Double figures

These past few weeks I've been seriously doubting if the half marathon distance (13.1 miles) is going to be possible for me. It seems like such a very long way to run. The logical part of my brain is telling me I have three and a half months left to train for it and that three and a half months ago I was over the moon about running my first 10km (6.2 miles) so the half is totally achievable.

Yesterday, I set out to do the 8.5 mile run that was on my training plan but as I was approaching the turnaround halfway mark (4.25 miles) I decided to run a bit further so that if I wanted to round up to 9 miles, or even 10, I could. Yesterday was very humid and the air was so thick but the sun wasn't out so I was semi-comfortable. But at mile 6, someone switched the sun on and turned it up quite high. I had my hydration vest on so I was good for water but running in the heat is such hard work. I think it's because your body uses energy to regulate your core temperature so you've got slightly less energy to power your running. (I'm only a Holby City-watching qualified doctor, though, so that might be complete gufftwaddle.) Anyway, by the 7.5 mile mark I was drenched in sweat and I could feel that my whole head and face was the colour of the poppies I kept running past. I told myself that I only had a mile to go and then that would be the planned run done.

When I reached the 8.5 mile point, I was feeling alright. I usually run with the average pace/heart rate/heart rate zone screen on my Garmin display so I can keep an eye on what my heart is doing, as opposed to what speed I'm going at or what the time is. I mentioned in my last post that my mum died very suddenly; this was due to a heart attack. I have no reason to think that I have a heart problem myself and I've not had any heart-related symptoms on any of my runs, but it's always in the back of my mind, so I like to keep myself out of heart rate zone five. Because of this I'm probably holding myself back a bit but I shall work through this paranoia in my own time and in my own way. But yes, at 8.5 miles, my heart was happily beating away at a steady 153 bpm so I decided to keep going and make it 9 miles. At that point I slowed to a fast walk for a minute while I slurped some water and I thought "Ah come on, let's do this!" and so I continued to run for one more mile to make it up to ten.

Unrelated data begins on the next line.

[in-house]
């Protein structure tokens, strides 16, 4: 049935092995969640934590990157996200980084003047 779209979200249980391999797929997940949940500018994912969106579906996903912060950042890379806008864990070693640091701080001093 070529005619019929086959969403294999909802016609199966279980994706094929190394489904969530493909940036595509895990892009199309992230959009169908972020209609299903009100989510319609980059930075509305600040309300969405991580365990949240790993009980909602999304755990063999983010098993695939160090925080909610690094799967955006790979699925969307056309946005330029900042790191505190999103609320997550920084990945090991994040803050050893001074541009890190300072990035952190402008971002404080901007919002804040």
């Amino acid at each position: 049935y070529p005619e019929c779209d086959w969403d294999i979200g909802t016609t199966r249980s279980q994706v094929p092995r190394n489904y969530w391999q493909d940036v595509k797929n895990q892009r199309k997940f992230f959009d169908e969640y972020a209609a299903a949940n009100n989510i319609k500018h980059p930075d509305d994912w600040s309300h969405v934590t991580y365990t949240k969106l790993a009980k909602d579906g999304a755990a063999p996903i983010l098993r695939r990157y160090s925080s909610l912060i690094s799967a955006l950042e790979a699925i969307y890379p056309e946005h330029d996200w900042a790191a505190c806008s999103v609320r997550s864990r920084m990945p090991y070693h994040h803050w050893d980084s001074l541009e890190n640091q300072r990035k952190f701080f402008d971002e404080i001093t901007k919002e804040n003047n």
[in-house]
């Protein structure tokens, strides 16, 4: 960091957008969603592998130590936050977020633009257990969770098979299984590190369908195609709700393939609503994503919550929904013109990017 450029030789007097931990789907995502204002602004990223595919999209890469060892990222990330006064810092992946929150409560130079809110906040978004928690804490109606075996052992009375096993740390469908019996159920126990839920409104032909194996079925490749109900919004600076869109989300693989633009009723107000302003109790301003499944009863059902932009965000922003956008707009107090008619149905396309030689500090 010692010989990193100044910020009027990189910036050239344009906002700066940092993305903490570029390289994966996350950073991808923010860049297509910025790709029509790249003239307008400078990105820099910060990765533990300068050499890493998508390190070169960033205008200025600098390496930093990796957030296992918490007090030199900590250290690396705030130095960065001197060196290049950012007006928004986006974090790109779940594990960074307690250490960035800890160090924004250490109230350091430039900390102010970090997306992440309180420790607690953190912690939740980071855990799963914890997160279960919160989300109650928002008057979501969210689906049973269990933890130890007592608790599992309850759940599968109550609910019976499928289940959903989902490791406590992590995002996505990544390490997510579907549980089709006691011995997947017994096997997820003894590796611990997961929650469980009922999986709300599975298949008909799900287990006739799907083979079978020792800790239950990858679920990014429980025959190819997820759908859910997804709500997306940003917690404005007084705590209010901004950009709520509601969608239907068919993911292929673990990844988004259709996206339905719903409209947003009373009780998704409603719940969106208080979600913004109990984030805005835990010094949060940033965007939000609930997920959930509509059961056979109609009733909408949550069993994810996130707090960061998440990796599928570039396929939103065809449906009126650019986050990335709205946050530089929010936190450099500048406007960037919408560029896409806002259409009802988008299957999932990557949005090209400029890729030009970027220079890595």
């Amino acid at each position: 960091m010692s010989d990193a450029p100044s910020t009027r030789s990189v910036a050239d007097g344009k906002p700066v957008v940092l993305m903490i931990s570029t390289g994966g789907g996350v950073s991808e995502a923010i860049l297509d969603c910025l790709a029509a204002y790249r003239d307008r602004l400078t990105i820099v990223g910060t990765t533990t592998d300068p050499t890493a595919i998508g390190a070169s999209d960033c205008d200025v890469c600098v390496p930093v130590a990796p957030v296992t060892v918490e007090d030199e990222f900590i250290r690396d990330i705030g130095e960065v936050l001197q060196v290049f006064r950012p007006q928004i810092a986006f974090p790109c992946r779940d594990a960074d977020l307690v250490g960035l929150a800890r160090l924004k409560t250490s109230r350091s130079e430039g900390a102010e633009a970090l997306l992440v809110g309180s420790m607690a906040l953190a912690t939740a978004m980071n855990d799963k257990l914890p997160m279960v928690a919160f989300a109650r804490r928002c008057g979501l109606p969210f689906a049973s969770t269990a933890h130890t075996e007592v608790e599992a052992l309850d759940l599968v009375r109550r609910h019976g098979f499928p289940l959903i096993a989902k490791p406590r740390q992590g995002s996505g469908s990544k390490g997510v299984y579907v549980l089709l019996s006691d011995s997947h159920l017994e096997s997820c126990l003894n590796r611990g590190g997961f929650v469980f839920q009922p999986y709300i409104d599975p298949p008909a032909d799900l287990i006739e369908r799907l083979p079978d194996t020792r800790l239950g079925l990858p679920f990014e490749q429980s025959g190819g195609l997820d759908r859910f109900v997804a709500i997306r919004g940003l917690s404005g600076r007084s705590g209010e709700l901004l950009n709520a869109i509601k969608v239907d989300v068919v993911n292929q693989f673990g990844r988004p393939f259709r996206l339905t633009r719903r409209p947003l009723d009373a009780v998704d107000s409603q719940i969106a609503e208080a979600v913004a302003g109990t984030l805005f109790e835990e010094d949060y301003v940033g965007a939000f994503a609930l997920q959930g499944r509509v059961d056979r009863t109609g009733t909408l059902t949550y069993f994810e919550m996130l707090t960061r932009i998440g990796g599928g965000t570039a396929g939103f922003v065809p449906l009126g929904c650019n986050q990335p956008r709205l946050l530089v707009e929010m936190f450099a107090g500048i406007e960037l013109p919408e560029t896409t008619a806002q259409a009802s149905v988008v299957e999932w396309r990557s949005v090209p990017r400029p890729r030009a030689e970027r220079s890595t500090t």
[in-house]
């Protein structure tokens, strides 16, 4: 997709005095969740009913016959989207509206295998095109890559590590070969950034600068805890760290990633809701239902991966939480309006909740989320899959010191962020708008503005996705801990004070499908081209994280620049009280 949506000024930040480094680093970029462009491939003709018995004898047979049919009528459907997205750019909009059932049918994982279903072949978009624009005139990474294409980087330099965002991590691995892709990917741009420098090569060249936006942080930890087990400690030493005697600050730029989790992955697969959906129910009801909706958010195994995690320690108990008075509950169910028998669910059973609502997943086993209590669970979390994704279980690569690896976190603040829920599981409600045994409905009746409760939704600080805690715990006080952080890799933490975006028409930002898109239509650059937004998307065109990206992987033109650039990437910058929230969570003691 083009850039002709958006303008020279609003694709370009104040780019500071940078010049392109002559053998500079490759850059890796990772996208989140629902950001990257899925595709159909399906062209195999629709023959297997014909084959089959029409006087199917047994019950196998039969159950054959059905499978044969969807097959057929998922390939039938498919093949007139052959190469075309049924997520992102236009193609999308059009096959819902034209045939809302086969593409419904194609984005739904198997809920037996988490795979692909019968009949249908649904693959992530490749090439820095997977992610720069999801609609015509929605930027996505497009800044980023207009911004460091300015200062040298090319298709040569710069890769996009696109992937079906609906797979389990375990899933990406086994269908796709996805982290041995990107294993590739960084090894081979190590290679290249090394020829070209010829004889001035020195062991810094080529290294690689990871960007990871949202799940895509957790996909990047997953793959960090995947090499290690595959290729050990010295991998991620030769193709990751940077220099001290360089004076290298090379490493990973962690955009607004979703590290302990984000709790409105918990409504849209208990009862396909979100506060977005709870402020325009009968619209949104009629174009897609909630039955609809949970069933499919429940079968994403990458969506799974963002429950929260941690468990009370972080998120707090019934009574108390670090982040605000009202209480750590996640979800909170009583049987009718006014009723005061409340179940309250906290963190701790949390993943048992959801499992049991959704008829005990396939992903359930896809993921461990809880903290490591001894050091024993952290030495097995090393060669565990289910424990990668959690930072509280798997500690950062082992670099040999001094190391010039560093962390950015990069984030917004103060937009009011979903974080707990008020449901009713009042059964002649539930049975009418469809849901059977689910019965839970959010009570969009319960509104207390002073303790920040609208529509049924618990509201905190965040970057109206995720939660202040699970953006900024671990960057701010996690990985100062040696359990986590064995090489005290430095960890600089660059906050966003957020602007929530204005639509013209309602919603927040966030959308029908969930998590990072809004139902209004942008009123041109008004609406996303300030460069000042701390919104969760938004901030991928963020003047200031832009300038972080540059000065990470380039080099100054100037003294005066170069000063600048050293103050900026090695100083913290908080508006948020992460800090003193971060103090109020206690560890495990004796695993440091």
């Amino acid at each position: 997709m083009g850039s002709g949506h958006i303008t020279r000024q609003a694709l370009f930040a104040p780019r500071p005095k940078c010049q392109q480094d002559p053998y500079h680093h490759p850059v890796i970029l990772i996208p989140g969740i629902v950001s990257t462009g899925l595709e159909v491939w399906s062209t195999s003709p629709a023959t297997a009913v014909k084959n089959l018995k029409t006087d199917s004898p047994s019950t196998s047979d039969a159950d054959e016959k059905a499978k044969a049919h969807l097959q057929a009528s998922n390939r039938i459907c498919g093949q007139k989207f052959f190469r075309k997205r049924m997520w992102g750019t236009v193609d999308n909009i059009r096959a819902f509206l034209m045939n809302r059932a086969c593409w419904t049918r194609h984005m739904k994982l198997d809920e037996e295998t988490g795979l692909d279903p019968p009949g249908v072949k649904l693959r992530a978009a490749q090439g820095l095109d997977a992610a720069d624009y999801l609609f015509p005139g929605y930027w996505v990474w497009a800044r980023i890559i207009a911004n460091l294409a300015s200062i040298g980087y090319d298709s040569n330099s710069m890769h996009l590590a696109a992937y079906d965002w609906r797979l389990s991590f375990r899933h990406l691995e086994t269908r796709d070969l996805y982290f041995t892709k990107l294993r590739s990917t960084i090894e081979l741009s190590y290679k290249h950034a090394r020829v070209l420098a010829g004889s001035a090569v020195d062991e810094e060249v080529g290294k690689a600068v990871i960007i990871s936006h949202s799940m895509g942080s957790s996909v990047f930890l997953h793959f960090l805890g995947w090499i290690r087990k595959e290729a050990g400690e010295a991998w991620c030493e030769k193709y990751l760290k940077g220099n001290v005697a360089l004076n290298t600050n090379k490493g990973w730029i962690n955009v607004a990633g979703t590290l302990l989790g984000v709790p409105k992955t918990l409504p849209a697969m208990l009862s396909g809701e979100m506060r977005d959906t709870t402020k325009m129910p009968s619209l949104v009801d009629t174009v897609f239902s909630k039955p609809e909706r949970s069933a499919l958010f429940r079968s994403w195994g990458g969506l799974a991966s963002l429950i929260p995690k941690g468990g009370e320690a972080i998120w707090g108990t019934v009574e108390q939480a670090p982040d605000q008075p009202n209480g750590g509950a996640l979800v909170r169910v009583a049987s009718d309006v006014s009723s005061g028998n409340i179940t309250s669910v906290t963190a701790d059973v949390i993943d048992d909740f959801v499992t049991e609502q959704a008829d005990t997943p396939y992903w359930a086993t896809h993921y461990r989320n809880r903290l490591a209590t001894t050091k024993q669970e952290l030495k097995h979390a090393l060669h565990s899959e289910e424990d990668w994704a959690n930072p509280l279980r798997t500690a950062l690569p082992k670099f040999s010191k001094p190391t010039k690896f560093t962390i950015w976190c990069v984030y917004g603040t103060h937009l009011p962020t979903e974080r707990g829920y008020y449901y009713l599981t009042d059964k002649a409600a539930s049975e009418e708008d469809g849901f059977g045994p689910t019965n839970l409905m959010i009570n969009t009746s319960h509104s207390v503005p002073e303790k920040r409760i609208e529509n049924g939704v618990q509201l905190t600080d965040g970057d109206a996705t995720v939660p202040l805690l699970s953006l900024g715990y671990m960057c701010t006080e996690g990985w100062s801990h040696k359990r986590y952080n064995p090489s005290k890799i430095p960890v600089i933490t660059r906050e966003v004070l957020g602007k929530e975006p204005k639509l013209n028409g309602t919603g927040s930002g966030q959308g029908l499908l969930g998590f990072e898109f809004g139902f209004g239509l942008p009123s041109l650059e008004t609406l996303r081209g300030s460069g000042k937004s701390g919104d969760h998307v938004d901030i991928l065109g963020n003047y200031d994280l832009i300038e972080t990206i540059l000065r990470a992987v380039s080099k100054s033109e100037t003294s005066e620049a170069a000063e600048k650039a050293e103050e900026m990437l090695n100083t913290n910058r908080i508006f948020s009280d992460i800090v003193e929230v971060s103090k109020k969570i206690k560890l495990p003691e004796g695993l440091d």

I stopped my watch and burst into tears. Happy ones. Ten miles. Double figures. Ten miles in warm, humid conditions. Ten miles of music. Ten miles of convincing my brain to convince my legs that it was possible. Ten miles that when I started this running lark I never ever dreamed I'd be able to do. TEN MILES.

The most important thing about those ten miles is that they've shown me that the half marathon is absolutely doable. The half is ten miles plus a parkrun and now I know that I can do this, both mentally and physically.

Talking of parkrun, I actually ran one on Saturday, as opposed to volunteering. This was my third parkrun and I hadn't run one since Christmas time. Again, it was muggy as heck, and in true Cambridge parkrun style there were some big muddy puddles (will I ever run one without it being muddy?) but I just sloshed straight through the middle of them in my trail shoes. I got wet and muddy but having marshalled thoughout the winter, I have learned that running through the puddles, as opposed to tiptoe-running around the edges of them, is the safest and most sensible option. I did my parkrun in 31:56 which is a parkrun PB.

Running Tune of the Week
Rosanna by Weezer